Court Says Authors Guild Has Standing To Sue Over Google Books, Despite It Not Representing Authors' Views
from the unfortunate dept
However, the judge in the case has ruled, mostly on a procedural basis, that the Authors Guild does, in fact, have standing to sue. It argues that associations have long been allowed to sue on behalf of their members, and the fair use analysis questions aren't really a big deal. At worst, the court says it could split up the "classes" into different groups, so that those with specific issues could be judged separately. Of course, you could just as easily make the argument that this reasoning should have resulted in the opposite conclusion. If the court is going to lump different groups of authors into different camps, then shouldn't each of those groups create their own class action suits, rather than putting them all under the Authors Guild's umbrella? No one is arguing that there can't be a class action lawsuit if the relevant class is assembled. There's just a big question over whether or not the Authors Guild really represents the interests of the people included in the classes. And the judge doesn't really address that question, other than to say those who don't have a problem with Google Books can more or less opt-out of the class.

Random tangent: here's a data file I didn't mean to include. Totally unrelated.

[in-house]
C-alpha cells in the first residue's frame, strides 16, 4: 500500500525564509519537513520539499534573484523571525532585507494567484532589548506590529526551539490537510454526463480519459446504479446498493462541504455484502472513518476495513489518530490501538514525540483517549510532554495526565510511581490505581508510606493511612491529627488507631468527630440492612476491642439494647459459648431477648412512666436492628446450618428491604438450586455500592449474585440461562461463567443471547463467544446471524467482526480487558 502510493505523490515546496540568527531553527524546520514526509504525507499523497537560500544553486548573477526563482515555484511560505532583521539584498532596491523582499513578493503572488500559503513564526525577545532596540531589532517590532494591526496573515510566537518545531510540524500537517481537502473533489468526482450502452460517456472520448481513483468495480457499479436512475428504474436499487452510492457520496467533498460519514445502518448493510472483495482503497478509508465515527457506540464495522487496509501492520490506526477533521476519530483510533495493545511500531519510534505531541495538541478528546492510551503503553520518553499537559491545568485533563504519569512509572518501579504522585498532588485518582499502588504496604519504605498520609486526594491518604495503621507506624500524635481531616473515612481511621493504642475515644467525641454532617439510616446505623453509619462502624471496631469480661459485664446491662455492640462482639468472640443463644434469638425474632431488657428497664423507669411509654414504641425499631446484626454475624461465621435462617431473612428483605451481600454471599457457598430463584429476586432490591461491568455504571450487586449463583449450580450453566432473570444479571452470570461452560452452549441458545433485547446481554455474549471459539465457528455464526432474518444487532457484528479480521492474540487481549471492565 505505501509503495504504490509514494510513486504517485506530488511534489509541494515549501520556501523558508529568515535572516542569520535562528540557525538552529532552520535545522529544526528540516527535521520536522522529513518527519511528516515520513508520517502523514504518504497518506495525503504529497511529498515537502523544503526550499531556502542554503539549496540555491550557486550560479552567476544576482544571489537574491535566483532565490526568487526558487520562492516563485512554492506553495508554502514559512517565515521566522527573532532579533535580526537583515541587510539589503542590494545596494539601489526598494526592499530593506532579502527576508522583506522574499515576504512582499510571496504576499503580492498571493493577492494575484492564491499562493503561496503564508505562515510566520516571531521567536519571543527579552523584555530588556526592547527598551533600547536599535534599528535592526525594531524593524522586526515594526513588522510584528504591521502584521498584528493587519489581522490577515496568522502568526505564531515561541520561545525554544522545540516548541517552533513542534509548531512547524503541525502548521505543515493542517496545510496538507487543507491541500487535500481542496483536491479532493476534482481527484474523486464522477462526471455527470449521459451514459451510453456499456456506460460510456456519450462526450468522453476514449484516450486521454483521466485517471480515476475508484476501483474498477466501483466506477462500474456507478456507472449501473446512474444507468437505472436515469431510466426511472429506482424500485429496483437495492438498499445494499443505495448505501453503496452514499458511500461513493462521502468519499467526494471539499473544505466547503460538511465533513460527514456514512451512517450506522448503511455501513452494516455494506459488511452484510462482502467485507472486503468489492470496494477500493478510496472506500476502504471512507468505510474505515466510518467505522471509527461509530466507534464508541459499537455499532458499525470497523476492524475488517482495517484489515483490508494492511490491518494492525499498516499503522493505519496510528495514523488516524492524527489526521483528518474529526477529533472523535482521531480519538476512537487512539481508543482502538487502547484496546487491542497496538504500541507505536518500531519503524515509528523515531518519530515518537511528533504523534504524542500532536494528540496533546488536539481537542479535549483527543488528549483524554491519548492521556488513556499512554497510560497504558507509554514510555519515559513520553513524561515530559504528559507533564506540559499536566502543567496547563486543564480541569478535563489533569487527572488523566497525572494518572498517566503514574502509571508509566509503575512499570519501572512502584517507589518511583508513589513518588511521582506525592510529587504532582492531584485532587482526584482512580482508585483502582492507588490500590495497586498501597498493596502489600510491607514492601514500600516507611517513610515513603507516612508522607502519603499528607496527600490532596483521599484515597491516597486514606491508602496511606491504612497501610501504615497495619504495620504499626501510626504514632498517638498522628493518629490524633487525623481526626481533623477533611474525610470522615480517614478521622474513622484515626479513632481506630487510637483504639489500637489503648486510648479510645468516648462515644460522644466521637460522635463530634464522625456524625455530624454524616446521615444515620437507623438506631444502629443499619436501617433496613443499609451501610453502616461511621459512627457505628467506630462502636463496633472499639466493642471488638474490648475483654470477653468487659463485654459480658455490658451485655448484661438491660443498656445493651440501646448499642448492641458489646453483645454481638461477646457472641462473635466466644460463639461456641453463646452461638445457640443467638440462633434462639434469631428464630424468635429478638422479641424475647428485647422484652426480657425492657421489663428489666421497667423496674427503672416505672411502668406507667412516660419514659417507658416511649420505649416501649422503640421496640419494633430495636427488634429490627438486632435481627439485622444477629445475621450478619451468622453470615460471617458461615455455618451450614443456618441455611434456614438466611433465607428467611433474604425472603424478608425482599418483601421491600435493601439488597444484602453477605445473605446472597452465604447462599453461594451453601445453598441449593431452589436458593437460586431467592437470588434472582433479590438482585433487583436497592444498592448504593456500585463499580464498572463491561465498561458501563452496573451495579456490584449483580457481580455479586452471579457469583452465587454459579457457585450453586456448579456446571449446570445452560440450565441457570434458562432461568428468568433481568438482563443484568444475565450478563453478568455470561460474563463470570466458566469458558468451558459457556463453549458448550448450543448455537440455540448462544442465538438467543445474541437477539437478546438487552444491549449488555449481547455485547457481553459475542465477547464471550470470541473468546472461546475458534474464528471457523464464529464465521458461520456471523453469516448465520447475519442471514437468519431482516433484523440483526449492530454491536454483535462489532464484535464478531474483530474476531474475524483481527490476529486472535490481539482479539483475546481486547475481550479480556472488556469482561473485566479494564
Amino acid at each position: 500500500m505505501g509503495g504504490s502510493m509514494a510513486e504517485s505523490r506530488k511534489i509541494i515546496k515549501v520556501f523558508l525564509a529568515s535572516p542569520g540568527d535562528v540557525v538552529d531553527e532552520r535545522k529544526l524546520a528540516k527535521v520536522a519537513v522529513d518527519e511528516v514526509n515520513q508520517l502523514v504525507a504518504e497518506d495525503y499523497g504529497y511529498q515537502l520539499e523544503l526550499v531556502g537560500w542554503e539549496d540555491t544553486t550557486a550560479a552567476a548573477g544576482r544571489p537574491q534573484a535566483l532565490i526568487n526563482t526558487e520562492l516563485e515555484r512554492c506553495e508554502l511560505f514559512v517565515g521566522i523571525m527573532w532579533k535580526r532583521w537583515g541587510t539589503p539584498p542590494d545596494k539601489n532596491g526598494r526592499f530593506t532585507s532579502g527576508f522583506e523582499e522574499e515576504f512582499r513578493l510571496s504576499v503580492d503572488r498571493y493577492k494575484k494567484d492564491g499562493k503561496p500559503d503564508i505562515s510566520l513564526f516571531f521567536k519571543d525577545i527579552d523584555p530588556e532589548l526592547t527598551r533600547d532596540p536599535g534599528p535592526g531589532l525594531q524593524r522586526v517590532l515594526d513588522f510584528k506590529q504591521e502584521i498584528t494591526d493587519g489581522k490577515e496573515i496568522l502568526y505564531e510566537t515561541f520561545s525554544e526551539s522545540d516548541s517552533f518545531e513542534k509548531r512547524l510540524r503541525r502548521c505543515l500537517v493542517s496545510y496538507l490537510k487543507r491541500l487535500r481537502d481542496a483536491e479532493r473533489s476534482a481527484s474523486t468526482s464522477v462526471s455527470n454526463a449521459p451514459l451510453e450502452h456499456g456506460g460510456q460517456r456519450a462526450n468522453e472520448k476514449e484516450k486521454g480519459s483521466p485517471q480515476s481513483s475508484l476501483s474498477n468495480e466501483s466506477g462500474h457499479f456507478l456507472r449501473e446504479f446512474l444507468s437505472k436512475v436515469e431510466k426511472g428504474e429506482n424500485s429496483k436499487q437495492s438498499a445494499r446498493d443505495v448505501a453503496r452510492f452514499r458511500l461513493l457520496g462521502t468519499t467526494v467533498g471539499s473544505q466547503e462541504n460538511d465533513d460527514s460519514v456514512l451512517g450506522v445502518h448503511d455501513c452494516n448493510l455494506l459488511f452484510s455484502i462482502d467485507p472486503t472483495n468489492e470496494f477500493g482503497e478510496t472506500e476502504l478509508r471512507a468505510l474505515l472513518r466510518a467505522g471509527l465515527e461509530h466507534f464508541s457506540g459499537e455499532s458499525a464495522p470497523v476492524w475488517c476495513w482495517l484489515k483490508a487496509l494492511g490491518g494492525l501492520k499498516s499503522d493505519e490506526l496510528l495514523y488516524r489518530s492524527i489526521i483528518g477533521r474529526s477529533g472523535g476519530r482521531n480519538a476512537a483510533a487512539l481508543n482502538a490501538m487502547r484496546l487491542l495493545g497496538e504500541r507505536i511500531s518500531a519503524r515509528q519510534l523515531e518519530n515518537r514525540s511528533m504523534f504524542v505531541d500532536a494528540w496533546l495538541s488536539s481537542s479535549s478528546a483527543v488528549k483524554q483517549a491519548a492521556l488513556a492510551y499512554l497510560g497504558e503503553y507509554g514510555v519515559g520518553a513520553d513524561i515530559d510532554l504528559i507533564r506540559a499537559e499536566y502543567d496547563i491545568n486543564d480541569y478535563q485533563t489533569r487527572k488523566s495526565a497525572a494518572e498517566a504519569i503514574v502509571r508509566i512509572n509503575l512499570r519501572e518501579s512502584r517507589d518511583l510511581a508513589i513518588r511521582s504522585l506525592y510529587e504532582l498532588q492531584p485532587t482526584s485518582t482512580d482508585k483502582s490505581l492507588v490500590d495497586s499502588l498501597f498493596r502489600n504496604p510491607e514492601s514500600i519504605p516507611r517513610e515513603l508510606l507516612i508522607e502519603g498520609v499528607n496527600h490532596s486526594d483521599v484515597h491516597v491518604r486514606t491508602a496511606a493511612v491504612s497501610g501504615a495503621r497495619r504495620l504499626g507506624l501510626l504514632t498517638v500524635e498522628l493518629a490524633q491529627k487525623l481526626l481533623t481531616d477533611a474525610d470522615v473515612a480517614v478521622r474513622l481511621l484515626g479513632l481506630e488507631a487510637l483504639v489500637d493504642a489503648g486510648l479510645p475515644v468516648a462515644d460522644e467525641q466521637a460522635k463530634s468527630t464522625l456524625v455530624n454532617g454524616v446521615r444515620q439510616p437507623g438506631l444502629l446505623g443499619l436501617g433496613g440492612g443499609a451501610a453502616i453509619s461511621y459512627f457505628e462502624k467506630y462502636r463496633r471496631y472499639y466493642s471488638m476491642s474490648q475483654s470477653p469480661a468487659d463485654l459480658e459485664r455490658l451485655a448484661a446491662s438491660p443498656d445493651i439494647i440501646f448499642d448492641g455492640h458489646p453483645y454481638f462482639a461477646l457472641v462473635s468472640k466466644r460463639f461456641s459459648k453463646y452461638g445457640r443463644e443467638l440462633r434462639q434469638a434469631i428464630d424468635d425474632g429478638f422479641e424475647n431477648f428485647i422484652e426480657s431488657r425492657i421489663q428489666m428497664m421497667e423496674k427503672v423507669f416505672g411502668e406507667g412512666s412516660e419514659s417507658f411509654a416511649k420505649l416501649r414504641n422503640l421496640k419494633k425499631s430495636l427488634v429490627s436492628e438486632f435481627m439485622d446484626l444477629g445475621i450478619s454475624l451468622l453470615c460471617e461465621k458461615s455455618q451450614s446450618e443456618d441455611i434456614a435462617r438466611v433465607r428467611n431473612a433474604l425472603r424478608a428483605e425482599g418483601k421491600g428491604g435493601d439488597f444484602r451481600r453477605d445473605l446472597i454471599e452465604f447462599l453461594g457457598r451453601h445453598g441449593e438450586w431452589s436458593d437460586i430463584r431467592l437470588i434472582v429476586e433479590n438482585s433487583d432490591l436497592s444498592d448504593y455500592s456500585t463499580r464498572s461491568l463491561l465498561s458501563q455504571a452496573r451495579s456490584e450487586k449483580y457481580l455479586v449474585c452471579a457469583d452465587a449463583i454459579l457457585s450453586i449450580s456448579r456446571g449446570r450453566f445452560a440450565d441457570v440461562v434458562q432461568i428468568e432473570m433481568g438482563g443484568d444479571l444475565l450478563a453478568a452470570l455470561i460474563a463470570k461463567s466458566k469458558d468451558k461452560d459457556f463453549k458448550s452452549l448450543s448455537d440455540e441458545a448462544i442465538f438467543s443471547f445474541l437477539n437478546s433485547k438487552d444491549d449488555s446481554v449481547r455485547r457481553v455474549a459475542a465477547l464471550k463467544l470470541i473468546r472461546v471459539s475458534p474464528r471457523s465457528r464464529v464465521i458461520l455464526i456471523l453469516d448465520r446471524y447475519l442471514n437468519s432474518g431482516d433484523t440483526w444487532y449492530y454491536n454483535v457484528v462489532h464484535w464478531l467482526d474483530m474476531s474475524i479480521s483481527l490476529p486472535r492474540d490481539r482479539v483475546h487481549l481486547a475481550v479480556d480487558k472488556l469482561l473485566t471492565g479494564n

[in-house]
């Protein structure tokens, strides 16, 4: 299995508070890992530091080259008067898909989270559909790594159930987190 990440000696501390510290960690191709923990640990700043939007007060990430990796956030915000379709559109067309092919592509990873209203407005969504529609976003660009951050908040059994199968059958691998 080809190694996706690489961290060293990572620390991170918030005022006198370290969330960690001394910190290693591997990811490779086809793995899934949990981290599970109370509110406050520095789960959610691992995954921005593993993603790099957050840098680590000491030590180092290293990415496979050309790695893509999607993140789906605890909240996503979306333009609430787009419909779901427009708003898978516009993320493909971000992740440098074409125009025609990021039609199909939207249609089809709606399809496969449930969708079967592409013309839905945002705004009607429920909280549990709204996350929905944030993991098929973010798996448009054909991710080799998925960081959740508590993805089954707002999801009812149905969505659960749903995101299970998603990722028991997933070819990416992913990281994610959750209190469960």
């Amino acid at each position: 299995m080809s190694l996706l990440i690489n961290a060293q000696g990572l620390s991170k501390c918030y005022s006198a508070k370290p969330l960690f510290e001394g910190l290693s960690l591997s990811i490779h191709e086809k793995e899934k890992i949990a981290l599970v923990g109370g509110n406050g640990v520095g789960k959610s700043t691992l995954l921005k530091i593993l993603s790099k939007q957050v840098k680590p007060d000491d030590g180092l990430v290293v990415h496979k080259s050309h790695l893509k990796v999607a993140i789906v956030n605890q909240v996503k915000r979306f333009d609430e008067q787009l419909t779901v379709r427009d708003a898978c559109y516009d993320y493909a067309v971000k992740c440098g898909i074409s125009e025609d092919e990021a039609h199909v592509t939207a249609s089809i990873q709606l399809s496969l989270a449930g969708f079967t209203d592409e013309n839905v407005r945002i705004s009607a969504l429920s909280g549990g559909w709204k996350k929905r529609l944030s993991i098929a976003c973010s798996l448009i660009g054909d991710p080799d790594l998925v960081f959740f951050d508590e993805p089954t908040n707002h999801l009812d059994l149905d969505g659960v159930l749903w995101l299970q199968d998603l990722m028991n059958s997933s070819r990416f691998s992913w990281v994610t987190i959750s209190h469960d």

On one point, however, the judge's reasoning does make sense: why did Google wait so long to challenge the Authors Guild's standing. Elements of this case have been going on for many, many years. It does seem a little off to file this particular point so late.
I doubt many people are that surprised by the ruling, but it does mean that Google will have to continue the Google book scanning fight against the Authors Guild. In the long run, I still think any result only ends up harming the Authors Guild. They are showing themselves to be anti-innovation luddites who disregard the interests of the majority of their members, while grandstanding against any new technology that upends the old publisher-gatekeeper model. That may be useful for some big name authors they represent -- since it's all about keeping out competition from new authors, but it's no path to the future.